As we slowly emerge from the pandemic and the resulting stay-at-home orders, organizational leaders need to make difficult decisions on who will—and won’t—be required to return to the office. With study after study showing that most employees are not interested in returning full time, pre-pandemic policies won’t cut it.
Before Covid-19, it was uncommon to have formal remote, hybrid and distributed work policies for the majority of workers. However, what was common was for executives to have much more flexibility, working in the office just a few days a week, with some working remotely all of the time or even residing in a different city than where the organization was headquartered.
Today, executives are realizing that they must evaluate how much flexibility employees at all levels of the organization should have going forward. While it’s obvious that all roles can’t be remote (think emergency room workers or store cashiers), there has to be careful consideration into remote work models and policies – who can work from home, how can they remain accountable for their efforts and what can be done to address issues of fairness among the employee groups.
Let’s start with the question as to whether one’s level within the organization is the right way to look at who can work more or less flexibly. This approach isn’t without its merits—it does nominally connect the potential for flexibility to jobs, not individuals, and that’s often the right starting place for the flexibility conversation. It’s hard, even legally tricky, to say whether Michael or Susan can work with more or less flexibility as to location and timing— it’s far more straightforward to talk about software engineers vs paralegals.
That said, your level within the organization is not the same thing as your job. Think of a CFO, who proved over the last year that quarter close processes can be supervised virtually, versus a Chief Supply Chain Officer, who still had to hop on a plane to troubled supply sites. Same level of the organization, very different demands for physical presence.
And when we get to the fairness question…things get really tricky. Taking that same lens—mapping out the actual demands of what’s in an individual’s job—the actual work of many leaders doesn’t necessarily lend itself naturally to a high degree of remote work. Leadership may require collaborative innovation or strategy efforts; it may have a high degree of influence needed; and certainly many leadership roles qualify as unstructured knowledge work—where the tasks themselves are difficult to even define.
None of these factors make the job more likely to be successful in a remote environment—they actually make it less likely. In contrast, the structured and routinized work performed by workers further down the chain is far better suited to the remote context.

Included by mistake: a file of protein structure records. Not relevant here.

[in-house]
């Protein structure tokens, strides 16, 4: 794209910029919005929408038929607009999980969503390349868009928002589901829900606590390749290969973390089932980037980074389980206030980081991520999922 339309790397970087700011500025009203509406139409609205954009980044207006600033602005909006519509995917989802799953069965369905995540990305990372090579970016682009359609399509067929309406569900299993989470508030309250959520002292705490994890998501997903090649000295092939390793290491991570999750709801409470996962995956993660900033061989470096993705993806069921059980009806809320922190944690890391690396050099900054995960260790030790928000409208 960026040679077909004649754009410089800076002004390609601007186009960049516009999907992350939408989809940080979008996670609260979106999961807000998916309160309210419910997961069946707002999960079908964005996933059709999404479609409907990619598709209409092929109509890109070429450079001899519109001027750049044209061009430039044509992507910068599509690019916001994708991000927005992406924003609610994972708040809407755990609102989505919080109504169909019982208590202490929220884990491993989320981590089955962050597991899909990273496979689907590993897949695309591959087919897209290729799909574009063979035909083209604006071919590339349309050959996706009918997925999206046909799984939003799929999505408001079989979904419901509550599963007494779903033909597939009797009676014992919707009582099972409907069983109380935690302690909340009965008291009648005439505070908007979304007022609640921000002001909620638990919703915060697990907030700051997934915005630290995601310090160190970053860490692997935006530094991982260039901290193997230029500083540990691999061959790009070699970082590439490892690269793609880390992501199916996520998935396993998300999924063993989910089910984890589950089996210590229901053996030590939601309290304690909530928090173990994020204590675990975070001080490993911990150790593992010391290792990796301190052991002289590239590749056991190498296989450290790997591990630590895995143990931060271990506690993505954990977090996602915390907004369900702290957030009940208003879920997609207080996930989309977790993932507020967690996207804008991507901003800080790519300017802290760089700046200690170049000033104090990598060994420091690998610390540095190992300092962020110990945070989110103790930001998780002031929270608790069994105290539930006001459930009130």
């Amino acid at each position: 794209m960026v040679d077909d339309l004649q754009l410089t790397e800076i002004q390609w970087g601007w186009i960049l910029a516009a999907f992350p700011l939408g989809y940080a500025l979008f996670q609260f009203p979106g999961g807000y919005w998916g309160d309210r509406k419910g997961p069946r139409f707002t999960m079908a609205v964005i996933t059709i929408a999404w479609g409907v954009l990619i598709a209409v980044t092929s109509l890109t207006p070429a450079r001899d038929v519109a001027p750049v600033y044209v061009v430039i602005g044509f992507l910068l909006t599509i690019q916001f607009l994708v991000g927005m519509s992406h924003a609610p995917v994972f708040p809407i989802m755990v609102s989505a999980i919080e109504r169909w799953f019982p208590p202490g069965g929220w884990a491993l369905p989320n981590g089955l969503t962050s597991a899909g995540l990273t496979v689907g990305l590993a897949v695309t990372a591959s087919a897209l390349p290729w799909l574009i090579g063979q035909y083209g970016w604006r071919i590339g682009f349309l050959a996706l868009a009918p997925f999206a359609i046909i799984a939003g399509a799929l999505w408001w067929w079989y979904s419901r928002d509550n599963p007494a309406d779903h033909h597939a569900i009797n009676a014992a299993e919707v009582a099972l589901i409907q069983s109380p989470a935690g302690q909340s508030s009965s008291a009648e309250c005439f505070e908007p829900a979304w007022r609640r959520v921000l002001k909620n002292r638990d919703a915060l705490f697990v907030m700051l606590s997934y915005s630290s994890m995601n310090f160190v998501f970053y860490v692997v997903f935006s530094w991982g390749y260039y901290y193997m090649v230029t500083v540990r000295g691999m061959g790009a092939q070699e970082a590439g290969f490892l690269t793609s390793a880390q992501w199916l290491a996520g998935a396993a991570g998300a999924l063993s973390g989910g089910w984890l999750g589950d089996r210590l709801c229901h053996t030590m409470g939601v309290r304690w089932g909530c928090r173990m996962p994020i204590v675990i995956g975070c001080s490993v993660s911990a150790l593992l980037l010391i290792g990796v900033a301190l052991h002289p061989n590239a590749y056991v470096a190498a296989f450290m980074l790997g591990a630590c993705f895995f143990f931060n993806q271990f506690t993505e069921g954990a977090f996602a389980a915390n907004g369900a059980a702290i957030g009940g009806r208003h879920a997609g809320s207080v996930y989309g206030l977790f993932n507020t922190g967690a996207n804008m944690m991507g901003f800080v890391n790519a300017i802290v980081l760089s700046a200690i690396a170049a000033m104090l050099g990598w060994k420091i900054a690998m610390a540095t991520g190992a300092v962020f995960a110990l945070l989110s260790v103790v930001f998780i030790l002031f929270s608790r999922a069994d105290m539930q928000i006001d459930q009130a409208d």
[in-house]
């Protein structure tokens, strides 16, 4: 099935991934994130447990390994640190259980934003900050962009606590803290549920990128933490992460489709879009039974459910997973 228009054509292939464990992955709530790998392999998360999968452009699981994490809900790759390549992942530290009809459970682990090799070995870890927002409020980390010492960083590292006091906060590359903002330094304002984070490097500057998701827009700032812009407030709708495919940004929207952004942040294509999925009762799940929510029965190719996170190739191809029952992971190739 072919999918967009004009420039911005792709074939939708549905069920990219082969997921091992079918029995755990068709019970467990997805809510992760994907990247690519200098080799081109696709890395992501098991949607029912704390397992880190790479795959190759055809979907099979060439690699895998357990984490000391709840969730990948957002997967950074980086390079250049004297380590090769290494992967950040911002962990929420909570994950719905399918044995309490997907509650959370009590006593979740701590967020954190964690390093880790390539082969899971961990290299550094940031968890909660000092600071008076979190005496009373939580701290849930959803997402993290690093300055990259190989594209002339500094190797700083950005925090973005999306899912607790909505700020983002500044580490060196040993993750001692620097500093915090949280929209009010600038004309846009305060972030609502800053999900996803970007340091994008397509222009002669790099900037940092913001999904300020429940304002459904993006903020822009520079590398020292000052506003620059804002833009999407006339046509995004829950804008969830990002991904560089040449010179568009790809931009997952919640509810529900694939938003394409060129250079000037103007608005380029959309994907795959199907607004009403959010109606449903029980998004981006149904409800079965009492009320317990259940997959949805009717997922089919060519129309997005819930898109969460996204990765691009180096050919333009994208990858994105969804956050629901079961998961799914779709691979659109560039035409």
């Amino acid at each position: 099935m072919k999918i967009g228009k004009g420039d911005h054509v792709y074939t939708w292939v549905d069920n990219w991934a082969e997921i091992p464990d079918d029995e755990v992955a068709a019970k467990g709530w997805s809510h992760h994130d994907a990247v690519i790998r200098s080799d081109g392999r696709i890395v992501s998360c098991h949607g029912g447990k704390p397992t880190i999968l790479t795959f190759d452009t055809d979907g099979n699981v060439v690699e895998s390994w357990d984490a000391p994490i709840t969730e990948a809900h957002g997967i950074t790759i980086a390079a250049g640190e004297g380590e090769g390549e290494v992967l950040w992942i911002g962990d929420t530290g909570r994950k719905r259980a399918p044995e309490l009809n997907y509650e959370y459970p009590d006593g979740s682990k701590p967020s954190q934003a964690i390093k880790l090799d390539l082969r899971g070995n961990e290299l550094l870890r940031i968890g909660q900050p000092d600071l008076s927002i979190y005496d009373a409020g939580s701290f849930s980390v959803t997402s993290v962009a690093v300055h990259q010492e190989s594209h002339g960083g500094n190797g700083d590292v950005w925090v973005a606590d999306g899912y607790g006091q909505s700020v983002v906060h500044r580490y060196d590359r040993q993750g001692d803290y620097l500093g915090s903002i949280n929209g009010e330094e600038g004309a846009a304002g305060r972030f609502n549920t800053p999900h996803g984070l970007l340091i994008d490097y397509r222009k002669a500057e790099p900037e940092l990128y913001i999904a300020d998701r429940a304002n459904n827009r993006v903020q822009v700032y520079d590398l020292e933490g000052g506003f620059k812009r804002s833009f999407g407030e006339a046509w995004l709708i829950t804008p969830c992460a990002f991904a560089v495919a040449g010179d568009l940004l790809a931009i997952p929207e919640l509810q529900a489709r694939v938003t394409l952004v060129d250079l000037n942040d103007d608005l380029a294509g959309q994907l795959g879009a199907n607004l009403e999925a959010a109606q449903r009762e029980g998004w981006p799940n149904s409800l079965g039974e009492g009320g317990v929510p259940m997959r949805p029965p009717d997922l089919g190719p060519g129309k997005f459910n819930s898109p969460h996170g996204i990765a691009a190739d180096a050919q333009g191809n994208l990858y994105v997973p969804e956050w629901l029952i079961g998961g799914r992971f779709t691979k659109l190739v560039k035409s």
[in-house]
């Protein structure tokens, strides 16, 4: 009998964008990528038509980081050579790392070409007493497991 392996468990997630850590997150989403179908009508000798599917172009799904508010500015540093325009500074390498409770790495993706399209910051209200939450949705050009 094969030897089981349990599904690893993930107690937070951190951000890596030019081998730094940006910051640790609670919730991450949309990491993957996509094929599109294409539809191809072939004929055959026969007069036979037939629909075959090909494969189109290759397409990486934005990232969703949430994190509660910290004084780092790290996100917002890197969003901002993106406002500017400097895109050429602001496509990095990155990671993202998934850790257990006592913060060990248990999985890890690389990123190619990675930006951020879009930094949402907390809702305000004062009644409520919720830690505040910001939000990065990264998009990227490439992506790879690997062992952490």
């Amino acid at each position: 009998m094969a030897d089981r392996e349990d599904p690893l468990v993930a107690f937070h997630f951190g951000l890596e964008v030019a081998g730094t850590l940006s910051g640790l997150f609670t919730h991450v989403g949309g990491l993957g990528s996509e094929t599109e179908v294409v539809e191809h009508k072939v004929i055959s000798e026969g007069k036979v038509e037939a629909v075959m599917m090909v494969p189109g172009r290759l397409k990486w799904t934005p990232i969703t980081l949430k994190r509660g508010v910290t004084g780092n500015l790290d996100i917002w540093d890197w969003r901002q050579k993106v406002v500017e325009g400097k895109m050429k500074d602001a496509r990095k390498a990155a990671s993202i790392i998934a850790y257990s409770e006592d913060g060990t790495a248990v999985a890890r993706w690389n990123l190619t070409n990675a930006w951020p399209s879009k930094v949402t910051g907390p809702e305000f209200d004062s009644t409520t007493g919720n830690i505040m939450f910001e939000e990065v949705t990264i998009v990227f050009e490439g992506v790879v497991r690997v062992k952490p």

So why are most organizations far more flexible with how the work of leadership gets performed than that of other roles where flexibility might actually make more sense? The answer is, unfortunately, a set of implicit biases:
• The belief that lower-level work must be more closely observed to be productive.
• The notion that flexibility is a perk to be earned.
• The idea that leaders are somehow better suited to be responsible about being productive than others.
Each of these three ideas has its own problems. No. 1 is antiquated—dating back to practices implemented during the early Industrial Revolution. At that time—a full two centuries ago now—factory owners were engaged in a ham-fisted change management exercise to transition agricultural workers used to setting their own working practices into more mechanized work, often by bosses literally watching over their shoulders.
Idea No. 2 seems more benign but has impacts that are problematic. Underpinning the notion that flexibility is something you earn by moving up the corporate ladder is a grab-bag of unfounded assumptions—including the belief in a corporate ladder in an age of “jungle-gym” careers, and a lack of empathy to understand that workers may have critical care-giving responsibilities at any career stage.
Finally, idea No. 3 is rooted in classist bias. Stepping back from one’s own organization, few of us would actually assert that your level of responsibility at work actually has an effect on your moral fiber—so how can we assert that lower-level workers won’t give their all—no matter from where they work?
Examining some of these deep beliefs and biases is a worthwhile exercise for any organization. The best and most authentic place to anchor decisions about work flexibility is, of course, the work itself. What does a job ask for? Is a job tied to a place? Does a job operate in a certain way in a team, or more independently? How well-defined (or undefined) is the work?
These are the questions that will get you to an equitable, inclusive picture of how your organization’s world of work should change today…and tomorrow.